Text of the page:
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Know Your WWC Criteria: Evaluations and Behavioral Insights

Blog Post
What Works Cities certification provides a national standard for management of local governments using data and evidence. In this blog series, we highlight WWC certification criteria and what the City of Portland is doing to achieve them.

Evaluations #2: Defining Standards for Evaluation

Here’s your monthly scoop on What Works Cities’ 45 criteria for best practices in data governance, performance analytics, evaluation, stakeholder engagement, and more. This month’s featured criterion examines how cities tap into structured evaluations and the science of decision-making to address real-world challenges and optimize operations with Evaluations criterion #2:  

"Your local government has defined standards, methodologies, or tools to help staff rigorously evaluate practices, programs, and/or policies.”

A blue banner across the top of this infographic reads "Certification Criteria" and shows the What Works Cities and Bloomberg Philanthropies logos. Icons arranged in two rows read "Data Governance," "Evaluations," "Performance & Analytics," "Open Data," "General Management," "Repurposing," "Results-Driven Contracting," and "Stakeholder Engagement."

Does your bureau struggle to collect fees, fines, or  bills? Or maybe your bureau has an incredible service but faces a challenge in encouraging residents to sign up? Perhaps you want to promote water conservation or community engagement? Or you want to recruit a diverse group of people into the City? Behind each of these goals are a set of decisions you hope your audience or residents will make and, a set of opportunities to evaluate how your interaction with them impacts behavior toward desired outcomes. Enter Evaluations and Behavioral Science.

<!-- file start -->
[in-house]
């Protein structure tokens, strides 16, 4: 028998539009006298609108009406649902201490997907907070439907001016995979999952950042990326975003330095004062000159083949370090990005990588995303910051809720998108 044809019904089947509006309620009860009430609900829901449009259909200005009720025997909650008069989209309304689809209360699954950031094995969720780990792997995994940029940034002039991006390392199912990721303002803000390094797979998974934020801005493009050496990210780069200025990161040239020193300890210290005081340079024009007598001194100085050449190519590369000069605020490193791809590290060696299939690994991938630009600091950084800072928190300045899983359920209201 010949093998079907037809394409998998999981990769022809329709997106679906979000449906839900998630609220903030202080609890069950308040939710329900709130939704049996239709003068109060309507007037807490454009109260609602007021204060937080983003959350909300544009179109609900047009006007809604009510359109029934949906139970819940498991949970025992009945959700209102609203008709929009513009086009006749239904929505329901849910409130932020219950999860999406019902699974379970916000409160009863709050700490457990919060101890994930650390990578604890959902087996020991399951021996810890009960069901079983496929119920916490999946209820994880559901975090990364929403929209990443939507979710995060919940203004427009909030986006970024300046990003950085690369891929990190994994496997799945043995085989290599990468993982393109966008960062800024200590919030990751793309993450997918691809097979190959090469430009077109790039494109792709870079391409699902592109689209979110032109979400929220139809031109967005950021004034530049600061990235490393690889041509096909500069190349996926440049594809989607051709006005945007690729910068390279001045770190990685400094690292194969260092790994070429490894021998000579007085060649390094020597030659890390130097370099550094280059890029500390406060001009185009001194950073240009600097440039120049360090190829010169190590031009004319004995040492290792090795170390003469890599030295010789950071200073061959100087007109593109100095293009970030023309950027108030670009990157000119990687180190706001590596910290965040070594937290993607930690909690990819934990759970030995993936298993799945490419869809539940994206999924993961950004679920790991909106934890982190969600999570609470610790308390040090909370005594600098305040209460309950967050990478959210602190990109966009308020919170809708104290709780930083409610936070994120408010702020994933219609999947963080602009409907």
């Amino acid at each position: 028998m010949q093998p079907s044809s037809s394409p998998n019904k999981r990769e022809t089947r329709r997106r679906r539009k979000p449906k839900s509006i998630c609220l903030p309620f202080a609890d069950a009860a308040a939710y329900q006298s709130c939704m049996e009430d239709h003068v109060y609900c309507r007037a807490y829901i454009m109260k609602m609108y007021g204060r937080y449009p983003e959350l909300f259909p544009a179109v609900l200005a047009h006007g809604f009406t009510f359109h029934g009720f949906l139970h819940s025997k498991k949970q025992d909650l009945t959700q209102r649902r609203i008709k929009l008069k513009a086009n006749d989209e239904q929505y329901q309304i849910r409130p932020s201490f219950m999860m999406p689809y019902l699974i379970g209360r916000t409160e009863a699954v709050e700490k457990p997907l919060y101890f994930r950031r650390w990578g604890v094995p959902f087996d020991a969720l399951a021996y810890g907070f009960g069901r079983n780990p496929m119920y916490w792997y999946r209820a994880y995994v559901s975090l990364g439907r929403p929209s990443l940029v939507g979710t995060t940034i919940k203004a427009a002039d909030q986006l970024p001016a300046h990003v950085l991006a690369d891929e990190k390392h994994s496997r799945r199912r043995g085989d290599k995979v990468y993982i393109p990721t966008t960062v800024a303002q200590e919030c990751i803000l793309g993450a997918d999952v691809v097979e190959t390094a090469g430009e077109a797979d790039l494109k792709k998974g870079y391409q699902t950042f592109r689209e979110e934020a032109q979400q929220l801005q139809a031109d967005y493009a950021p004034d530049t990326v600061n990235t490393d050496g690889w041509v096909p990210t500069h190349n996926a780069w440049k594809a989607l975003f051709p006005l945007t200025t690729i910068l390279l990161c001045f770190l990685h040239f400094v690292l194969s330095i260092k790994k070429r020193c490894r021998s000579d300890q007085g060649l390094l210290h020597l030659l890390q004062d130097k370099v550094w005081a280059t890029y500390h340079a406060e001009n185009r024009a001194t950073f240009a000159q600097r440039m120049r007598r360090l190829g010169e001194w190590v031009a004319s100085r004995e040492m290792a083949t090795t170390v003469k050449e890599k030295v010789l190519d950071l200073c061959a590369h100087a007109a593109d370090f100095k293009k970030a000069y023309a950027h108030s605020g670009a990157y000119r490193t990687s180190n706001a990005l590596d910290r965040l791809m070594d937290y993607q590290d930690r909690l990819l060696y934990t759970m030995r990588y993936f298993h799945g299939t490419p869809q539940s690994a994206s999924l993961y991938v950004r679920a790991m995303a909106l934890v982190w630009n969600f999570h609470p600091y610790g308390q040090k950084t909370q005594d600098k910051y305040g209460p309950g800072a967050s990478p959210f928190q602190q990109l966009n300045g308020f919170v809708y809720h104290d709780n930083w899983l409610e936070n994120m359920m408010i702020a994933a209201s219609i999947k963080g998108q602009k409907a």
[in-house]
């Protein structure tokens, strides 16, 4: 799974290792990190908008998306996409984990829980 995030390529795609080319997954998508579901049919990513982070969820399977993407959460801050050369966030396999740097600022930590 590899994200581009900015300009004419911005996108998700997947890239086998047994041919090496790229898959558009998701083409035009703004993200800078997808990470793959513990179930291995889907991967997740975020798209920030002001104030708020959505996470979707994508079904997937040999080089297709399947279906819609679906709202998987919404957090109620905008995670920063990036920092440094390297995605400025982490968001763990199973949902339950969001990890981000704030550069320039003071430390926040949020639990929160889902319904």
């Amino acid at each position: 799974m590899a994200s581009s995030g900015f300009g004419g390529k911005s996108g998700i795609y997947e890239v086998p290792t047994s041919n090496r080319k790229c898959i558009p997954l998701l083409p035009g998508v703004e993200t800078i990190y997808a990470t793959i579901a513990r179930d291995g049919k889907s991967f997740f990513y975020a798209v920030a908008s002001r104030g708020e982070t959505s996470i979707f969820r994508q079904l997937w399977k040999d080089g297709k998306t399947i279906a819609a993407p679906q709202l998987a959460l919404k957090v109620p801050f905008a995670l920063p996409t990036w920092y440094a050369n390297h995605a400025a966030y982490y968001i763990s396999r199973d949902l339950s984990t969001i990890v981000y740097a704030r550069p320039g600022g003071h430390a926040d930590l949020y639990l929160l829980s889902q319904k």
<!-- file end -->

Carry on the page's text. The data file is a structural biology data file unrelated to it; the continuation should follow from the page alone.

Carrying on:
While Evaluation allows us to test what works and what doesn’t, Behavioral Science is the systematic study of how people think about the world and how they make decisions. It’s practice yield insights that  help us understand how people actually make decisions, so we can design communications or programs that work for real people. At What Works Cities, expert partners on the Behavioral Insights Team (BIT) work to ensure that realistic models of human behavior are used to make better policies and services.  The BIT team provides a hands-on opportunity to use tried and tested methods to address  real-world challenges, using the science of decision-making and the tools of randomized field experiments to test what actually works. 

In Portland, City employees are making progress and gaining insights into behavioral patterns of residents with results from Randomized Controlled Trials (RCTs) and testing. During the Covid-19 pandemic, City staff employed rigorous, real-time testing which provided data and evidence to make informed decisions about grocery store posters aimed at encouraging customers to keep a six-feet distance. From  trial to testing, they employed tools and techniques to redesigned email communication, which yielded great results. However, moving from a one-time effort to Citywide institutionalization of such practices is a goal Portland is working hard to achieve.

So, does your bureau have defined standards, methodologies, or tools to help staff evaluate practices, programs, and/or policies?   

Let us know, email: whatworksportland@portlandorego…


Douglas Imaralu

Financial & Policy Analyst